The passing of No 1

This morning my father-in-law died. He was a very unique man and a great role model on how to age with pride. He made no excuses for his beliefs and he made sure that everyone knew where stood and he was always right (according to him). This makes him sound incredibly tough and hard headed to which he was both but although I didn’t spend a lot of time with him, I realised that he was a very caring man. He took on his responsibilities with pride and a steely determination to do his best whether it be fix someones fishing rod or look after his family, his devotion was the same.

I met him when I was 23 years old and was a little afraid of Nic’s biological father who had been nicknamed as ‘No 1’. They spent school¬† holidays with him and new family so little was known about him by me at the time. My sister-in-law looked wide eyed at me when Nic told her we were driving through to meet him. She never explained the look so I tried to figure out what it meant. On arriving at his home in a small ‘dorp’ on the far East side of the old Transvaal, I immediately felt like I had stepped back in a time zone. Impressions of my childhood neighbours complete with smells and sounds of pressure cooker food made me feel young and shy. I was initially sized up quietly although he would never have owned up to it later, but I was a kind of enemy. I was Engels. Not only that but I was a ‘egter rooinek’ so had to be treated with a little resistance. Ouma and Fransie lived in a small flat attached to the main house where No 1, Poppie ( his wife) and son, Goofy lived. Fransie, was a younger uncle but had Down syndrome so he didn’t really care what language I spoke. He welcomed me with huge hugs and proceeded to show me his crocheting and photos of him and a famous singer. I relaxed with him as Nic and his Dad continued to fight over who was ‘righter’. A task that they never outgrew but it became a form of love language between them.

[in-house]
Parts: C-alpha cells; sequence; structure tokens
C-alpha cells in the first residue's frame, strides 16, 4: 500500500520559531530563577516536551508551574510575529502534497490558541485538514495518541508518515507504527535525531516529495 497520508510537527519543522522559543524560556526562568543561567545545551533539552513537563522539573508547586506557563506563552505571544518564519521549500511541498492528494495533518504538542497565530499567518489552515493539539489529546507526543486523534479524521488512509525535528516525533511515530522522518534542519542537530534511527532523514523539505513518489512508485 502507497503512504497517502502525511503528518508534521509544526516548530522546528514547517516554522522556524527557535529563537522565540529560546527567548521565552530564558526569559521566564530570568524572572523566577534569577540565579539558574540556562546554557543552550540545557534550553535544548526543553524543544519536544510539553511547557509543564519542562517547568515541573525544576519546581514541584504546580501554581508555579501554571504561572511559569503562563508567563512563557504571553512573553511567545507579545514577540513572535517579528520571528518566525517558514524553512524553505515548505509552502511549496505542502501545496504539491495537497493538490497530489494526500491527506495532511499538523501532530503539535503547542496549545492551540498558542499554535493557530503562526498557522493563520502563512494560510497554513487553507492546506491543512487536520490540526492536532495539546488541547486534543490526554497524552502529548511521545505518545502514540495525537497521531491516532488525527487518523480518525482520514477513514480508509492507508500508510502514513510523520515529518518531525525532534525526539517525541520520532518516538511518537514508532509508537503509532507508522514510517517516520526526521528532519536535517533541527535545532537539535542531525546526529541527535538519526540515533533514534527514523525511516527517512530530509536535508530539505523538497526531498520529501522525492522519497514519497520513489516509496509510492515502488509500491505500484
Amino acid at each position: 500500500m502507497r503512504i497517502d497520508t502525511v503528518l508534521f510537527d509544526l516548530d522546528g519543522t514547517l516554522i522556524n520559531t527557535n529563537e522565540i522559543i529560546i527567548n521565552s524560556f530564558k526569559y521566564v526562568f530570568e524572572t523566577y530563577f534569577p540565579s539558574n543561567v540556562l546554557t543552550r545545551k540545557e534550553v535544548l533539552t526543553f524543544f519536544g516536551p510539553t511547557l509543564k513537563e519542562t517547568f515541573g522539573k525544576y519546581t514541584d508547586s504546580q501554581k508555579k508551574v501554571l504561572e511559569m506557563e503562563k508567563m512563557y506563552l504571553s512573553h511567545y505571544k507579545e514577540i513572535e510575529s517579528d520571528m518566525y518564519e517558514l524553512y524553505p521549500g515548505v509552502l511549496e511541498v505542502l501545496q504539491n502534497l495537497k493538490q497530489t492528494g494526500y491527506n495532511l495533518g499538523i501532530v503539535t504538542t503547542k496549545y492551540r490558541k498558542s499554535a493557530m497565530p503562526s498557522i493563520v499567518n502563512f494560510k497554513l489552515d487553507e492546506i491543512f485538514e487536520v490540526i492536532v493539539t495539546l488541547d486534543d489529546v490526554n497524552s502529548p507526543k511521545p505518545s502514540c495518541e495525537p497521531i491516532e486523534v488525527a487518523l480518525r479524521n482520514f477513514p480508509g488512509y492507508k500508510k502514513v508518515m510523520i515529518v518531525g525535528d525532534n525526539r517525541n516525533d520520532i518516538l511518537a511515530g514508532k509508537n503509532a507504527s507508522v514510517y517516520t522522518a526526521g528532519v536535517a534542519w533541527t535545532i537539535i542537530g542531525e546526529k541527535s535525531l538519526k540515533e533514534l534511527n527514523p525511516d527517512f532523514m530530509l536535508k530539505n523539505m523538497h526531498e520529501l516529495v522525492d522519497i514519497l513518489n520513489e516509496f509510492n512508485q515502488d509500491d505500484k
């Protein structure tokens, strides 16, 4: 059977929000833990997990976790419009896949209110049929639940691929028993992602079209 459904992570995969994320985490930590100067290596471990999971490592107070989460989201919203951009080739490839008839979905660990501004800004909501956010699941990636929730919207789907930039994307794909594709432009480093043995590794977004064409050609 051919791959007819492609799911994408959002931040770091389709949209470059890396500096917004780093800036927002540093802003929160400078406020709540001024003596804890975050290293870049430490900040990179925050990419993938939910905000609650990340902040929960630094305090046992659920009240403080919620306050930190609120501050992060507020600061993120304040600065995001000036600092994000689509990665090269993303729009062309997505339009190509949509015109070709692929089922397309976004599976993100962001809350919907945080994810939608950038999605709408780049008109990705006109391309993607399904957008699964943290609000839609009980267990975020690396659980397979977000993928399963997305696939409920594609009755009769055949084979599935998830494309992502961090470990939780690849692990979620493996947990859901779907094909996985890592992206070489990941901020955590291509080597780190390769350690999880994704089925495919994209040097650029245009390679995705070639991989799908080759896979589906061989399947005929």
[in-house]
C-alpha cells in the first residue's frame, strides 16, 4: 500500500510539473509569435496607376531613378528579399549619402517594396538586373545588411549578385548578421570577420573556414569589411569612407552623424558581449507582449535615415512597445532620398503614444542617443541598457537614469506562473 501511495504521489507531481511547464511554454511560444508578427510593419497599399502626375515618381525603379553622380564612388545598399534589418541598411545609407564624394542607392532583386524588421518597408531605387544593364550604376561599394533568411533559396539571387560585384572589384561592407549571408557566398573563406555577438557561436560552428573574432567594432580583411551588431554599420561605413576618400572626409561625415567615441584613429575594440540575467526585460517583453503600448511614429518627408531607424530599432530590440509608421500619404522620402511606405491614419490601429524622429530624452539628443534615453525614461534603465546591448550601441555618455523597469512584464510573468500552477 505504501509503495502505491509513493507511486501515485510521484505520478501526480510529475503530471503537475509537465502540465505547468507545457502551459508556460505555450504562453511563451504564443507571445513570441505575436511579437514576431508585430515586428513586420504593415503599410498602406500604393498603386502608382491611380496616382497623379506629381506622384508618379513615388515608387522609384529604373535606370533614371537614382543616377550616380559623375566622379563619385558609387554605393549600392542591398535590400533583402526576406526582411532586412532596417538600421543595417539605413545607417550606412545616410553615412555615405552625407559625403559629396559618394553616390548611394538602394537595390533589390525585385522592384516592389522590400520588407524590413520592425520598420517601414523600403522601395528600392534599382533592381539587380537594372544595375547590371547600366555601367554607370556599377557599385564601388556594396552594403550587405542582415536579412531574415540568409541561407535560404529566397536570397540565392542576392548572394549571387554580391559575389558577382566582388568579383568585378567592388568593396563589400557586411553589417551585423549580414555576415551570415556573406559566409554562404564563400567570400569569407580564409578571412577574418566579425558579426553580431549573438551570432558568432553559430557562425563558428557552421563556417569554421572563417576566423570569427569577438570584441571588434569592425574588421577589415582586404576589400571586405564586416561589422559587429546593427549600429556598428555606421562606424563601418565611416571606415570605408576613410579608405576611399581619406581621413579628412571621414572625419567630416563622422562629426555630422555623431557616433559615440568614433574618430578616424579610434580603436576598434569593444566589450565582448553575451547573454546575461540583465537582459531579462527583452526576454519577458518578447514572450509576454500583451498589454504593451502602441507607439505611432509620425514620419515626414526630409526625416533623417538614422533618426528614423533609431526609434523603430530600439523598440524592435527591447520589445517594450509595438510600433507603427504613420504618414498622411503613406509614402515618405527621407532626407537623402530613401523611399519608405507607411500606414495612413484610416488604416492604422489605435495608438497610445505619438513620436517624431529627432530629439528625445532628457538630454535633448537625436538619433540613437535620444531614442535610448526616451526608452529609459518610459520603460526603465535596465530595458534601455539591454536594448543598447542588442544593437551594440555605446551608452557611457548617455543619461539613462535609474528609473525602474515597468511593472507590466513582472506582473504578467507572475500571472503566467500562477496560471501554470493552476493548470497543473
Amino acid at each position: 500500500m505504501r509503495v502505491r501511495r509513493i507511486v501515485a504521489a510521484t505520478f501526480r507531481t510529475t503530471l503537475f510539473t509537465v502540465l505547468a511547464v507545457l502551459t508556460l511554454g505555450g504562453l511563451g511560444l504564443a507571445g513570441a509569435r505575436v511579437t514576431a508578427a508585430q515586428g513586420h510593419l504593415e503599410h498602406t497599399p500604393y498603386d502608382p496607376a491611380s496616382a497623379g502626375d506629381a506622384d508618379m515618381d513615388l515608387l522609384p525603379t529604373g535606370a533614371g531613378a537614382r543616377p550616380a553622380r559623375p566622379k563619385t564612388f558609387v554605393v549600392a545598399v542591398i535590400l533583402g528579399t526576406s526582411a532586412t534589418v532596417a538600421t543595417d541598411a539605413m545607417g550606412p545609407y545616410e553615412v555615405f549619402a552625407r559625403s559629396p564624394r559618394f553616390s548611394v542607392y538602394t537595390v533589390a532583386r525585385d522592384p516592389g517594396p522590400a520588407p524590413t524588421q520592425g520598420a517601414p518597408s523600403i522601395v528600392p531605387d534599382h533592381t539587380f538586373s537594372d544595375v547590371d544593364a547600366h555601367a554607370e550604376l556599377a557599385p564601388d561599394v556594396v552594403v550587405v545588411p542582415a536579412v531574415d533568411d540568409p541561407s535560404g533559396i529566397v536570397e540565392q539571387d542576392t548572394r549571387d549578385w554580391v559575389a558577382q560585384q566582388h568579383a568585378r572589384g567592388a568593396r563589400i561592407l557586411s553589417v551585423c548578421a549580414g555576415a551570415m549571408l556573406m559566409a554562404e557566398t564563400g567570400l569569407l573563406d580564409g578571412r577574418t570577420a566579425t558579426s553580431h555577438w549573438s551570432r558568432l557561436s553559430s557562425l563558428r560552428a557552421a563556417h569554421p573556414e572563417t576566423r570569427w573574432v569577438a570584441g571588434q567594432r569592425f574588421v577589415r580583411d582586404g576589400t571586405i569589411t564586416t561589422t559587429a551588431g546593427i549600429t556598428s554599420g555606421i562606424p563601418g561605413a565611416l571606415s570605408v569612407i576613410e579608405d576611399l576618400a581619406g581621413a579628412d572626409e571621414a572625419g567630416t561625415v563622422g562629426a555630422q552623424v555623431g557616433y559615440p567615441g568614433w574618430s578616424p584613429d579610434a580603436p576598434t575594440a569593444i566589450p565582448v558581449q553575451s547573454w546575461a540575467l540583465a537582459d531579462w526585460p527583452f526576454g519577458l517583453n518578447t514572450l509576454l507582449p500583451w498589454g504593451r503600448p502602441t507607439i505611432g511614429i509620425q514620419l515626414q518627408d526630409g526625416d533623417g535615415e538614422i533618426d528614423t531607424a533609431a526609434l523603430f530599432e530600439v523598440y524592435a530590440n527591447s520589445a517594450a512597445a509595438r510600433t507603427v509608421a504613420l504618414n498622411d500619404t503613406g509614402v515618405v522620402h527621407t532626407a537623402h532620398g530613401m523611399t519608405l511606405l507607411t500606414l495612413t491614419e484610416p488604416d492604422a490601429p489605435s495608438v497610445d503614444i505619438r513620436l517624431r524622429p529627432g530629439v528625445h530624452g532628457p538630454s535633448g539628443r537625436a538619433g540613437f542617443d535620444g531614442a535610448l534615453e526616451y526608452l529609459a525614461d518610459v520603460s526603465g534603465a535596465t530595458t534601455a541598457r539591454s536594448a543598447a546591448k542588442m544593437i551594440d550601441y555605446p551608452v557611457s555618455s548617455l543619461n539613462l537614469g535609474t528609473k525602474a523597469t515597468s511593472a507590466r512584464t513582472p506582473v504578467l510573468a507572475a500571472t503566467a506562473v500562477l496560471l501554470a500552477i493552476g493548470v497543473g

Slowly, through the years, I became less of an alien to eventually being called – ‘my meisie’ as their English improved and my opinion shifted. He was steadfast in his beliefs, a lot of which, I completely disagree with, however, it was easier for me to suspend mine and learn more about who this man was.

He was devoted to his mother who managed to live a long and fulfilled life yet was concerned about what would happen to her son, Fransie, when she died. She needn’t have worried as her two remaining able bodied sons looked after him extremely well. I remember being so touched by the gentleness No 1 displayed at handling his now, mute brother. He fed him, took him to the bathroom with endless patience and I sat in awe. He took on the responsibility of looking after his bed-ridden wife after a back operation and nursed her back to health. He would brag easily about his latest catch at the freezing winter waters yet we knew that the fishing was more about the fish for him, it seemed to renew his soul. He was devastated when a swarm of bees killed all his birds in his aviary and for a long time refused to keep up his bird hobby. He would tell us stories of the dogs he trained and pets gone before with a love in his eye.

He would call us with his enquiring cheerful voice to check up on us if we had been too quiet and always playfully urged me to ‘ophou hardloop’ after one fall too many. He was enterprising in his tasks at home and never really surrendered the patriarch role which caused a little friction with his son, Nic’s brother, with whom they now lived. In the end, he died as he lived, on his terms. He refused treatment and accepted that he was ready to face his Lord. He tried to keep from burdening his children with worry and fear and would reassure us with a breathless ‘ek is fine’ on the telephone.¬† Stubborn yet passionate, is a trait he passed on to his children but we will remember the tenderness and kindness with a tear in our hearts.


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